In January 1917, British Foreign Secretary Arthur Balfour wrote a letter to American President Woodrow Wilson expressing his disapproval of the promise to give Italy the Adriatic territories. In a later trip to the United States in May to speak with American diplomat Edward M. House about the pact, Balfour made it clear that Britain had no particular ill will against Austria-Hungary and that the planned transfer of the Slavic lands to Italy would only create more problems. While American-Italian diplomatic dialogue regarding the claims did not take place prior to the Peace Conference, Wilson’s own stance on the matter was clear in his Fourteen Points, which urged for the Italian border with Austria to be redrawn along "clearly recognizable lines of nationality". His first point urged for no international agreements to be negotiated in secret so he refused to recognise the arrangements made under the pact. Sonnino's plans for securing the Adriatic were ignored, as were the imperial aims of Italy, and concessions were made in the form of postwar American economic aid.[6]


The cause of Mutilated Victory was embraced by many Italians on the political right. The poet Gabriele D'Annunzio criticized in print and in speeches the failures of Prime Minister Vittorio Emanuele Orlando at the proceedings in Versailles, particularly in his attempts to acquire the city of Fiume (now Rijeka), which notwithstanding the fact that its inhabitants were at more than 90% ethnic Italians, was supposed to be ceded by Austria to the Kingdom of Serbs, Croats, and Slovenes. On September 12, 1919, D’Annunzio took matters into his own hands and led 2600 Italian irredentist troops against a mixed force of Allied soldiers to occupy the city. In Fiume, the victors established the Italian Regency of Carnaro, an unrecognized state based on the protofascist Charter of Carnaro.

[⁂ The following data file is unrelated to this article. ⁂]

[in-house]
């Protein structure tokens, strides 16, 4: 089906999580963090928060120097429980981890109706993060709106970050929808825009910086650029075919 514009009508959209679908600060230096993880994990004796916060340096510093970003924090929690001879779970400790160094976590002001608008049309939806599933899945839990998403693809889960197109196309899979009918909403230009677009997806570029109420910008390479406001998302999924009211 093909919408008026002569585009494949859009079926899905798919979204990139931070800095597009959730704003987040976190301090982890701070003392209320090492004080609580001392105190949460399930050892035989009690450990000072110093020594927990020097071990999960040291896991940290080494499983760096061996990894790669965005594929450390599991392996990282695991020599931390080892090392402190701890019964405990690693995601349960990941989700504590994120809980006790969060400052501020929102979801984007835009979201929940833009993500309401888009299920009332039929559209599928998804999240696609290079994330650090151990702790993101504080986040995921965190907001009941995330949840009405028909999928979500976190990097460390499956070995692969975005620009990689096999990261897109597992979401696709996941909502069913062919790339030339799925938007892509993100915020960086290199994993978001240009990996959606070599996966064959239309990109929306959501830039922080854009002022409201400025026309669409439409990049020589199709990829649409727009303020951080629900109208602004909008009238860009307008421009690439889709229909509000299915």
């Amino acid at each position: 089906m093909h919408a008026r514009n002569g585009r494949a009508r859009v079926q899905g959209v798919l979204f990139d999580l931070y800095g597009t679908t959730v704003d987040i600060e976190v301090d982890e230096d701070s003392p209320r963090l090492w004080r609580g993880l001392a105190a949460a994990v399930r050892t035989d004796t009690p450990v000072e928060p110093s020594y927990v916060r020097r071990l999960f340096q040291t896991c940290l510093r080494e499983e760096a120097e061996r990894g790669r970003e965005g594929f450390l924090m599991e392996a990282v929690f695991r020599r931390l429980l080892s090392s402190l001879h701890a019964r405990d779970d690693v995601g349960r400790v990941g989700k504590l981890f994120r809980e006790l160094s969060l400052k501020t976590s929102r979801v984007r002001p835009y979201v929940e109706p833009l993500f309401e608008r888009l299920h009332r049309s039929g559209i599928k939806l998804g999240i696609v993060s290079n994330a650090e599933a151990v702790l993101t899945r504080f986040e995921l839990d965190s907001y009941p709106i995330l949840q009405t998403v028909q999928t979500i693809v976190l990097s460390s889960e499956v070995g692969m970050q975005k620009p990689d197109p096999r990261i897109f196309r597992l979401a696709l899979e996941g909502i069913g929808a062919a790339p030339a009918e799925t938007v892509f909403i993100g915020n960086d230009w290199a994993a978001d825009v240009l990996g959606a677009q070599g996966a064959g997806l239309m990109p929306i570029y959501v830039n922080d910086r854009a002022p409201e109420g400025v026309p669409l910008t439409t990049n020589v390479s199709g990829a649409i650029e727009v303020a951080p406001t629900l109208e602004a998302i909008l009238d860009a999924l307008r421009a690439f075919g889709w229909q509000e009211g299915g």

While the regime would be short-lived, its effect on the people and politics of Italy would leave their mark on the following decades of Italian history. Benito Mussolini embraced the ideals of the D'Annunzio and Carnaro when he formed the first Fascio di Combattimento, an association devoted to violence, imperialism, and the repression of the Italian Socialist Party (PSI). Mussolini, an avid supporter of the First World War, credited the over 1.2 million military and civilian casualties and 148 billion lire spent [7] to both the weaknesses of the Liberal government and the treacheries of Italy’s former allies.

After his rise to power in 1922, Mussolini would continue to cite the mutilated victory in Fascist rhetoric.

See also



  1. ^ G.Sabbatucci, La vittoria mutilata, in AA.VV., Miti e storia dell'Italia unita, Il Mulino, Bologna 1999, pp.101-106
  2. ^ Cfr. Gabriele D'Annunzio, in an editorial in Corriere della Sera, October 24, 1918, Vittoria nostra, non sarai mutilata ("Our victory will not be mutilated")
  3. ^ da Atti Parlamentari, Camera dei Deputati, Discussioni
  4. ^ " movimento fascista sorse, crebbe, trionfò, e alla fine si stroncò, sul mito della "vittoria mutilata"...", G. Salvemini, Scritti sul Fascismo, vol. 3, Feltrinelli, 1974, p. 417
  5. ^ Lowe, C.J. (2002). Italian Foreign Policy 1870-1940. Routledge.
  6. ^ Burgwyn, H. James. (1993). The Legend of the Mutilated Victory. Greenwood Press.
  7. ^ Mack Smith, Denis (1997). Modern Italy. The University of Michigan Press.


  • Burgwyn, H. James. The Legend of the Mutilated Victory (Greenwood Press, 1993).
  • Lowe, C.J. Italian Foreign Policy 1870-1940 (2002).
  • Mack Smith, Denis. Modern Italy . (University of Michigan Press, 1997)
  • Wilcox, Vanda. "From heroic defeat to mutilated victory: The myth of Caporetto in Fascist Italy." in Jenny Macleod, ed. Defeat and Memory (Palgrave Macmillan, 2008) pp. 46-61.